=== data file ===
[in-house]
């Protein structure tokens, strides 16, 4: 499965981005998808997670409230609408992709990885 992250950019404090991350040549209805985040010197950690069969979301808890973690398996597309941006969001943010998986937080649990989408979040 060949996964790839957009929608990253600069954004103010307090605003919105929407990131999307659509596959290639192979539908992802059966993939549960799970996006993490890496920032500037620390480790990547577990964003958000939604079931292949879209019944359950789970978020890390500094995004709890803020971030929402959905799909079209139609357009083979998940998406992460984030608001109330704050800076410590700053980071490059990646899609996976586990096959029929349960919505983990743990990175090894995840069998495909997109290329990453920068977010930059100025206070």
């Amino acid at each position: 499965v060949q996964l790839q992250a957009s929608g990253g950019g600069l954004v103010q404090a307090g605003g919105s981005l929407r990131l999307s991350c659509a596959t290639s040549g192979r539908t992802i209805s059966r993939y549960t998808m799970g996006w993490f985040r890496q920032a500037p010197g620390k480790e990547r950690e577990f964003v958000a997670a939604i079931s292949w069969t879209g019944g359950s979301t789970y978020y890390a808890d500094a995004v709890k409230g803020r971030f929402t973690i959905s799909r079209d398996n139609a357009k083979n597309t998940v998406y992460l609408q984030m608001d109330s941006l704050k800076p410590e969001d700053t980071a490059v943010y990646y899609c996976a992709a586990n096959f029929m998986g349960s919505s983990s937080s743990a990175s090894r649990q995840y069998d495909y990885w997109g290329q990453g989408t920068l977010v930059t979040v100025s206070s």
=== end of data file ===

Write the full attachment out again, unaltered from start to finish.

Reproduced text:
[in-house]
């Protein structure tokens, strides 16, 4: 499965981005998808997670409230609408992709990885 992250950019404090991350040549209805985040010197950690069969979301808890973690398996597309941006969001943010998986937080649990989408979040 060949996964790839957009929608990253600069954004103010307090605003919105929407990131999307659509596959290639192979539908992802059966993939549960799970996006993490890496920032500037620390480790990547577990964003958000939604079931292949879209019944359950789970978020890390500094995004709890803020971030929402959905799909079209139609357009083979998940998406992460984030608001109330704050800076410590700053980071490059990646899609996976586990096959029929349960919505983990743990990175090894995840069998495909997109290329990453920068977010930059100025206070």
């Amino acid at each position: 499965v060949q996964l790839q992250a957009s929608g990253g950019g600069l954004v103010q404090a307090g605003g919105s981005l929407r990131l999307s991350c659509a596959t290639s040549g192979r539908t992802i209805s059966r993939y549960t998808m799970g996006w993490f985040r890496q920032a500037p010197g620390k480790e990547r950690e577990f964003v958000a997670a939604i079931s292949w069969t879209g019944g359950s979301t789970y978020y890390a808890d500094a995004v709890k409230g803020r971030f929402t973690i959905s799909r079209d398996n139609a357009k083979n597309t998940v998406y992460l609408q984030m608001d109330s941006l704050k800076p410590e969001d700053t980071a490059v943010y990646y899609c996976a992709a586990n096959f029929m998986g349960s919505s983990s937080s743990a990175s090894r649990q995840y069998d495909y990885w997109g290329q990453g989408t920068l977010v930059t979040v100025s206070s």